“For whatever is born of God, overcomes the world. And this is the victory that has overcome the world – our faith.” 1John 5:4
A number of theories exist over the origin of the Celtic cross. The most likely explanation is that the design represents a cross adorned with a victor’s wreath, which was stamped on the back of a gold coin, called the Liudhard medalet, from Canterbury, England around 590 BC. It is speculated that this medallion was worn to proclaim a person’s conversion to Christianity. Indeed, the faith of a new believer is a victory worthy of celebration. Moreover, it is an event to be proclaimed and shared wherever we go, and in all we do. One’s faith in Jesus Christ is a mighty victory over evil, and it is celebrated by our Lord in Heaven, as He welcomes us into His loving arms.
It is about time to wrap up discussion on my Ireland trip, so this will be my final post focused on the subject. My “victories” in Ireland pale against coming to Christ, but the many things I was able to see and experience offered me a number of reasons to celebrate. As mentioned in a previous post, visiting Ireland has been a nearly lifelong dream, so just being there was pretty darn amazing. Beyond the landscapes, castles, and all the other things a person normally would expect to find there, some of the best things were not really anticipated.
Before we headed “across the pond,” Leah suggested we look into catching a glimpse of the Quiet Man Bridge. This small bridge served as a prop for John Wayne in one of the early scenes of the movie, The Quiet Man, in which Maureen O’Hara co-starred. I am not a person that generally holds movie stars in any special regard, but I have to admit that John Wayne has always been my favorite. And The Quiet Man is a fun show that our family has watched a number of times. So with seeing the bridge in mind, we scheduled a night at a Bed & Breakfast in Oughterard, only a short distance away from the bridge.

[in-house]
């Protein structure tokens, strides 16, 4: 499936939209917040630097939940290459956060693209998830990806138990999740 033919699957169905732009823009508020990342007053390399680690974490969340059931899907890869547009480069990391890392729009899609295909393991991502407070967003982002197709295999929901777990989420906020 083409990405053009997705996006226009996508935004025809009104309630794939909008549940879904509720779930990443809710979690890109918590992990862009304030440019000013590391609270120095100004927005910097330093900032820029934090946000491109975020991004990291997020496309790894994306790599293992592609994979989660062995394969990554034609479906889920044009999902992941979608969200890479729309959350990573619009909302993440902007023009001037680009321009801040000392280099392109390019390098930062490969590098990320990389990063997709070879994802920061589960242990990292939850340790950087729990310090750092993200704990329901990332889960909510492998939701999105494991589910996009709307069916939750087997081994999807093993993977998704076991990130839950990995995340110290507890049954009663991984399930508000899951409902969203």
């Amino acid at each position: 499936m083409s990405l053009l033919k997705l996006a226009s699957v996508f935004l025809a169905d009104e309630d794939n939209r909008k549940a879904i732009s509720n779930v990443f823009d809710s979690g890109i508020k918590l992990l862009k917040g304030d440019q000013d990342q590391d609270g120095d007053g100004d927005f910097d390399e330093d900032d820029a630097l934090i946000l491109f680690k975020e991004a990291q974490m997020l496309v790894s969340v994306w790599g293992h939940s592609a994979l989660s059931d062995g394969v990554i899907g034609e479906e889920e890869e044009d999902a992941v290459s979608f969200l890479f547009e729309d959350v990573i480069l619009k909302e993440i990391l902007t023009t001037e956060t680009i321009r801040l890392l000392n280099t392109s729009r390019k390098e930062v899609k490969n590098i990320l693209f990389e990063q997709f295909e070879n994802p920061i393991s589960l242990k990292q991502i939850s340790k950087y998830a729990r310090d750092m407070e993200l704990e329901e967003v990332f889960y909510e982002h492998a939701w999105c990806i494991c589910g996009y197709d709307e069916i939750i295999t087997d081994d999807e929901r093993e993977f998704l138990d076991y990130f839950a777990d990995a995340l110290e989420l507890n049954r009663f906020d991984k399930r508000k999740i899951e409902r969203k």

The Cliffs of Moher are a popular tourist destination, which normally would make me want to avoid them! After all, they’re just cliffs along the coast, how different could they be? Well, they are actually very spectacular when you see them up close, and I am very glad we took the time to do so. In fact, they are so spectacular that at the time of our visit there was a campaign in progress to get them voted as one of the seven natural wonders of the Europe. These nearly vertical cliffs rise from a measly 390 feet above sea level at their point, up to 702 feet near O’Brien’s Lookout, not far from where I took the photo below. Just to get a little perspective on the size of these cliffs, if you look closely, you will see a few people walking along the top edge of them on the left side of the image.
As impressive as the many sights were, I think the people and culture I encountered had the greatest impact on me. Over the 7 days in the country, I never met anyone that wasn’t polite or helpful. Most evenings I had supper in pubs, yet I never ran across loud, obnoxious drunkards. It took me awhile to competently drive on the left side of the road, and in the meanwhile I made several rookie mistakes that created hazards, or at least impediments, for other drivers, but I never was the recipient of any reaction remotely close to the road rage that is so prevalent in the states. As a whole, the culture with which I interacted seemed to be comprised of regular, unpretentious folks that couldn’t have been more hospitable. I may never have the pleasure of returning to Ireland, but I will always remember how welcome I felt as a visitor to their remarkable land.